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Y7 just been diagnosed with dyslexia - ant tips for how to help?

(12 Posts)
reup Wed 27-May-15 17:08:04

I posters this on the SEN boards but go no response - so 3rd time lucky!

Its writing, handwriting, working memory that are the issues. His reading is OK. The EP said he was top 5% verbally but bottom 5% working memory. I couldn't take in all the EP had to say but he recommended a laptop for all his lessons - he just has it for English now.

Has anyone provided their own laptop? How did the work get to the teachers? He is currently doing a TTRS Touch typing course.

He has done a Lucida screening at school but only was below average for reading comp speed but everything else was very near to the bottom of the average band.

Any ideas for websites, books, strategies to help? The EP talked about doing things visually - mind maps etc. We haven't got the full report yet.

I don't really know where to start - am a bit overwhelmed.

TeenAndTween Wed 27-May-15 19:36:41

DD is dyspraxic, only confirmed y11. This is what I've learned with DD, it may or may not help for you!

DD has had own laptop since y10. To get work to teachers she bungs it on a memory stick and prints it out either at home or at school.
You need to get one with fast boot up time, long battery life, and light enough to carry around.

DD's notes are more or less useless to learn from. We find revision books essential.

Mind maps are useless for DD but you just need to try them and see.

Stress that everything needs to be written in his planner. No saying 'I thought I'd remember' regarding messages, homework details etc.

Some things he may never get very good at (times tables?) but you'll have to live with that.

What's general organisation like? He may need more help / scaffolding for longer homeworks. I guess he may also need more help if given 'research' topics to do as skimming through to find relevant bits may be hard. You the teacher directing him to appropriate websites may help.

hth

reup Fri 29-May-15 08:42:47

Thanks for that. He uses a laptop for english but I think it must be on a network as the teacher seemed to access it without printing. They charge the pupils for printing stuff so am not sure how that will work.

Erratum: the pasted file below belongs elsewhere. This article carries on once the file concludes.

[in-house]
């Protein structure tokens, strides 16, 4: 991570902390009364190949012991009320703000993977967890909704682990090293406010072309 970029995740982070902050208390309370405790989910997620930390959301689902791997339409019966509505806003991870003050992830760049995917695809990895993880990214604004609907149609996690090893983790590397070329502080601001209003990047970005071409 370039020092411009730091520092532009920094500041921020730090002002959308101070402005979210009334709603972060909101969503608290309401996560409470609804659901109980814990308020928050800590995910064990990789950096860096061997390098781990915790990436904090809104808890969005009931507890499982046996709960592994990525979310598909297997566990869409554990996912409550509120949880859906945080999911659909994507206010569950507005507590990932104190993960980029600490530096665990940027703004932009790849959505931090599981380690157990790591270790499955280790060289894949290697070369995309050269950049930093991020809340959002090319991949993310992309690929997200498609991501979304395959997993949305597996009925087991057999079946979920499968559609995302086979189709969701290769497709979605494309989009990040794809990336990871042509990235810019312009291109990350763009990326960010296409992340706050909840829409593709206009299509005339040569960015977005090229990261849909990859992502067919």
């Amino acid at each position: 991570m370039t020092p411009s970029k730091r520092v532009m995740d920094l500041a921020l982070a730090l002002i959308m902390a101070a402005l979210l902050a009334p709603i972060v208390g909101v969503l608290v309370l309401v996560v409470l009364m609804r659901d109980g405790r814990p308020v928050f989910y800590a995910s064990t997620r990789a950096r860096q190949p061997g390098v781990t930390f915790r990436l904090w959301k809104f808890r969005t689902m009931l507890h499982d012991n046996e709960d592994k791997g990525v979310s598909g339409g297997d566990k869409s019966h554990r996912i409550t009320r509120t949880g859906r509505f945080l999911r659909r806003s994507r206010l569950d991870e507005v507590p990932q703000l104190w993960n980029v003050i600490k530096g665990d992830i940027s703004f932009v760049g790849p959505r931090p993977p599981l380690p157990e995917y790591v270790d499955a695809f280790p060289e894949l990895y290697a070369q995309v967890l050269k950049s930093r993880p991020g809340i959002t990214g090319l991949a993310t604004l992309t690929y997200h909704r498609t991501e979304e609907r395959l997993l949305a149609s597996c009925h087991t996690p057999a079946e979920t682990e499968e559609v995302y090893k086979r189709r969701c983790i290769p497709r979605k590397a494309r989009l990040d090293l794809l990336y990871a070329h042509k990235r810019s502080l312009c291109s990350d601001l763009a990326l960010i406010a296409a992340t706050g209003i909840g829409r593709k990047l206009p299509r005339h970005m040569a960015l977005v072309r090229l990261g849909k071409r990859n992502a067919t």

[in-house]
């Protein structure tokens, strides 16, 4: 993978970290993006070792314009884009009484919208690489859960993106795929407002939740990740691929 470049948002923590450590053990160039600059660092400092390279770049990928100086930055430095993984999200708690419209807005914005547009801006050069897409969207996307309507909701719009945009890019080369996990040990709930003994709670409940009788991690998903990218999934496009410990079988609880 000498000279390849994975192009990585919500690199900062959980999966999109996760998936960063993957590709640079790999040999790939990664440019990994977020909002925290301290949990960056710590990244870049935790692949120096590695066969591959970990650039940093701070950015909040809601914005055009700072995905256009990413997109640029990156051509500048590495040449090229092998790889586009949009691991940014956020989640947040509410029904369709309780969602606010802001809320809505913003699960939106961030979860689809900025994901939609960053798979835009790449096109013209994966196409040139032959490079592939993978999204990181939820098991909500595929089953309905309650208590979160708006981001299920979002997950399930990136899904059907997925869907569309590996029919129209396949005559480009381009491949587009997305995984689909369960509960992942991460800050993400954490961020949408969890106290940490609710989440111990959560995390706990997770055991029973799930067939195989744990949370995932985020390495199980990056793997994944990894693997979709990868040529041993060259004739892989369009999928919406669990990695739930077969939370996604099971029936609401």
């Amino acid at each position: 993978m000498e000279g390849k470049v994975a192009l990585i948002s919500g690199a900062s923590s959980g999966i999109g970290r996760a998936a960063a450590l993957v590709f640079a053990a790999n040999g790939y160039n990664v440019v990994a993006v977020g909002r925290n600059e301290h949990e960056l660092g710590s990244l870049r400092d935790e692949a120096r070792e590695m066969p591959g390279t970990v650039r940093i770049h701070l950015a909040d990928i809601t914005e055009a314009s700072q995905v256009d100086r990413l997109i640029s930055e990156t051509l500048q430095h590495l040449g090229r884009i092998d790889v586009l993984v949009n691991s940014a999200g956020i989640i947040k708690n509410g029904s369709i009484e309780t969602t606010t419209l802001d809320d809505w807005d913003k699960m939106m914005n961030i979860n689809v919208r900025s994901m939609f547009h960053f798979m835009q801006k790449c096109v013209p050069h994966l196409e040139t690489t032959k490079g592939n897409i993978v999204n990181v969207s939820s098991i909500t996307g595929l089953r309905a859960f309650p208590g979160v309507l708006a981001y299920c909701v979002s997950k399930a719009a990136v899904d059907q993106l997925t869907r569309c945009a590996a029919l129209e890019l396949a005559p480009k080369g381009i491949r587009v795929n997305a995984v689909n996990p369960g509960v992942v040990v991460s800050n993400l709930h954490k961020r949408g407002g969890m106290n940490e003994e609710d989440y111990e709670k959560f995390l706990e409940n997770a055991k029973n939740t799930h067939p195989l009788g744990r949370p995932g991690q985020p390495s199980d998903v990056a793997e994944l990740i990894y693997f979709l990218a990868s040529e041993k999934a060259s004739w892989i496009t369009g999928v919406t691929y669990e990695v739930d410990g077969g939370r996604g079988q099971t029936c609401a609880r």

He's getting much better with organisation since starting secondary.

The school have been really unhelpful and defensive so am worried that when I give them the private ed psych report they won't be interested.

BlackandGold Fri 29-May-15 08:47:30

Just thinking ahead so that you will know that he can request extra time for GCSEs and A levels because of his EP report. Possibly for other exams too.

He will also need a post 16 top up assessment if he carries on to Higher Education, as things currently stand.

reup Fri 29-May-15 08:56:13

I think thats the one thing the school are doing - he did a lucida screening test and although they said only one are was below another was on these line and the other areas were at the bottom of the average band.

reup Fri 29-May-15 08:56:58

One area

canny1234 Fri 29-May-15 09:53:53

My ds1 has also been recently diagnosed with Dyslexia so I feel your pain.The first thing I did was hand a copy of the report to the school.If your Ds is in a state school you should be eligible for extra help.Can you ask for a meeting?
I've also arranged for my ds to have tuition with a specialist dyslexia tutor .My ds's main problem is spelling and writing hence the tutor is concentrating on the problem categories first.
There are some aspects of treating Dyslexia that are controversial Too much dependence on a laptop is thought to be a bad thing.The act of writing notes helps you learn apparently.What's also shocked me is that some teachers still don't believe in Dyslexia but think its a middle-class excuse for thick children.